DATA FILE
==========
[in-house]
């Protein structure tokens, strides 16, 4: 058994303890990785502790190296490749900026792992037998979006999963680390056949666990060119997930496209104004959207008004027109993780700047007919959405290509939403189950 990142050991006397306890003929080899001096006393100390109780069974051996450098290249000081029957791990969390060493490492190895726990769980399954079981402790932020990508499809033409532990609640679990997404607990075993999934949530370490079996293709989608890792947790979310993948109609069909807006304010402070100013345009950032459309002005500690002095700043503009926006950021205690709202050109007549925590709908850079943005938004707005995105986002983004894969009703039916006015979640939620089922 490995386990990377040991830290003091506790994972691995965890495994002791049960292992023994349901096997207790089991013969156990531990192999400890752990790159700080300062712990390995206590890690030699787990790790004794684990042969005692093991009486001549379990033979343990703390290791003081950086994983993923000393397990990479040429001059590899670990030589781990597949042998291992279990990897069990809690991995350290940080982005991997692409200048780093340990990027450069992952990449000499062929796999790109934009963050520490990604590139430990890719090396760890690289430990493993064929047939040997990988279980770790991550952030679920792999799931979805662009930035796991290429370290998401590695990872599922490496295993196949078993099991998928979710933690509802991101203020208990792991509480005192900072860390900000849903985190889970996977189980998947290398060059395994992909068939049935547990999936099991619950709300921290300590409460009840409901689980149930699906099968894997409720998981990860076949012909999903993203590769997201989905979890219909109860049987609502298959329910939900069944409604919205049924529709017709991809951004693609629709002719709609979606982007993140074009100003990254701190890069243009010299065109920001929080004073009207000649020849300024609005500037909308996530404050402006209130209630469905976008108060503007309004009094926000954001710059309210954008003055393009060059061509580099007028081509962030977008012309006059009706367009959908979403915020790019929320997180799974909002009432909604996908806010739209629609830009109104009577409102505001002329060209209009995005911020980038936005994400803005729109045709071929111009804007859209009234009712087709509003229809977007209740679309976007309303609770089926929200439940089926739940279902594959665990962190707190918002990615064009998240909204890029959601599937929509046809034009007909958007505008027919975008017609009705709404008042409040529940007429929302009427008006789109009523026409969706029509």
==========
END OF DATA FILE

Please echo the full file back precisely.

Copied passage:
[in-house]
């Protein structure tokens, strides 16, 4: 058994303890990785502790190296490749900026792992037998979006999963680390056949666990060119997930496209104004959207008004027109993780700047007919959405290509939403189950 990142050991006397306890003929080899001096006393100390109780069974051996450098290249000081029957791990969390060493490492190895726990769980399954079981402790932020990508499809033409532990609640679990997404607990075993999934949530370490079996293709989608890792947790979310993948109609069909807006304010402070100013345009950032459309002005500690002095700043503009926006950021205690709202050109007549925590709908850079943005938004707005995105986002983004894969009703039916006015979640939620089922 490995386990990377040991830290003091506790994972691995965890495994002791049960292992023994349901096997207790089991013969156990531990192999400890752990790159700080300062712990390995206590890690030699787990790790004794684990042969005692093991009486001549379990033979343990703390290791003081950086994983993923000393397990990479040429001059590899670990030589781990597949042998291992279990990897069990809690991995350290940080982005991997692409200048780093340990990027450069992952990449000499062929796999790109934009963050520490990604590139430990890719090396760890690289430990493993064929047939040997990988279980770790991550952030679920792999799931979805662009930035796991290429370290998401590695990872599922490496295993196949078993099991998928979710933690509802991101203020208990792991509480005192900072860390900000849903985190889970996977189980998947290398060059395994992909068939049935547990999936099991619950709300921290300590409460009840409901689980149930699906099968894997409720998981990860076949012909999903993203590769997201989905979890219909109860049987609502298959329910939900069944409604919205049924529709017709991809951004693609629709002719709609979606982007993140074009100003990254701190890069243009010299065109920001929080004073009207000649020849300024609005500037909308996530404050402006209130209630469905976008108060503007309004009094926000954001710059309210954008003055393009060059061509580099007028081509962030977008012309006059009706367009959908979403915020790019929320997180799974909002009432909604996908806010739209629609830009109104009577409102505001002329060209209009995005911020980038936005994400803005729109045709071929111009804007859209009234009712087709509003229809977007209740679309976007309303609770089926929200439940089926739940279902594959665990962190707190918002990615064009998240909204890029959601599937929509046809034009007909958007505008027919975008017609009705709404008042409040529940007429929302009427008006789109009523026409969706029509």